A Brilliant Insight from Jenna Fischer

I was recently listening to an episode of the Office Ladies podcast in which Zach Woods joined Jenna Fischer and Angela Kinsey for a chat. Zach asked some great questions, including one about what the Office ladies would go back and tell their younger selves before/during the filming of The Office.

I really loved Jenna Fischer’s answer, which appears around 59:00 into the podcast (listen here). She essentially says that she wishes she could tell herself to just enjoy working on The Office. When the show was doing well, she had a lot of people telling her that this was her one time to make it big and that she should say yes to as many acting opportunities as possible before they went away.

Jenna reflects on that experience, saying that while she is grateful for those opportunities, she was having such a wonderful time making The Office and didn’t need anything else. She wishes she could have embraced the one thing–paired with the areas of her personal life she wishes she could have explored deeper during that time instead of sacrificing them–instead of trying to do a bunch of things.

I even like the way Jenna said it, as she wasn’t trying to give advice to listeners: Her experience and reflections may not be the best fit for others who enjoy doing a variety of things. But for some it may really hit home, and it made me glad to have focused so much on Stonemaier Games over the last 11 years (and focusing on only one or two games at a time over those years).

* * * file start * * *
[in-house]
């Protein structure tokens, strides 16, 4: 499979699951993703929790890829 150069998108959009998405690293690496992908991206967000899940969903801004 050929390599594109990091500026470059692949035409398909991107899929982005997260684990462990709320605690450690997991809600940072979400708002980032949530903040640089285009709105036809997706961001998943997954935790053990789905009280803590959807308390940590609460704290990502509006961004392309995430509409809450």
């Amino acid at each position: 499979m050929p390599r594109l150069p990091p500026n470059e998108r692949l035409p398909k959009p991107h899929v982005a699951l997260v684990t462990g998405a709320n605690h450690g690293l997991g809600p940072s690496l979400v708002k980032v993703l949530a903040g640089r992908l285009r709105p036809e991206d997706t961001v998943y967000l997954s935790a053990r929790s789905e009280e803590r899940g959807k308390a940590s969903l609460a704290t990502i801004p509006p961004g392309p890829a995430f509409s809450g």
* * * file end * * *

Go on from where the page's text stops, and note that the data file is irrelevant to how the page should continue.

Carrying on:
What do you think about Jenna’s reflection?

2 thoughts on “A Brilliant Insight from Jenna Fischer”

  1. I’ve always been someone who’s been interested in many things and could never seems to pick just 1 thing to do. I had gone through a 3 year period where I was having a really difficult time gaining any opportunities to work after I had graduated from undergrad. Now, I jump on almost every opportunity I receive. This has caused me so much anxiety and stress, but I believe it comes from this fear that I might not get another opportunity, and the guilt of thinking, “I should be grateful to receive an opportunity at all.” Lately, I’ve been practicing turning down opportinuties for my own mental health and to have time to spend with the people I love and participating in hobbies and activities that are just for me. This has been exceptionally challenging for me as someone who has so many different interests and a curious mind. I think the path to fulfillment and joy is being able to balance all your interests, opportunities, and life outside of those worlds. Sometimes that means saying no to certain things, but not saying no to an entire part of your world.

    • I really like the way you said this, and I can definitely relate to struggling with “no” to opportunities (but often finding myself relieved when I’m able to do so and remain focused on what’s most important to me).


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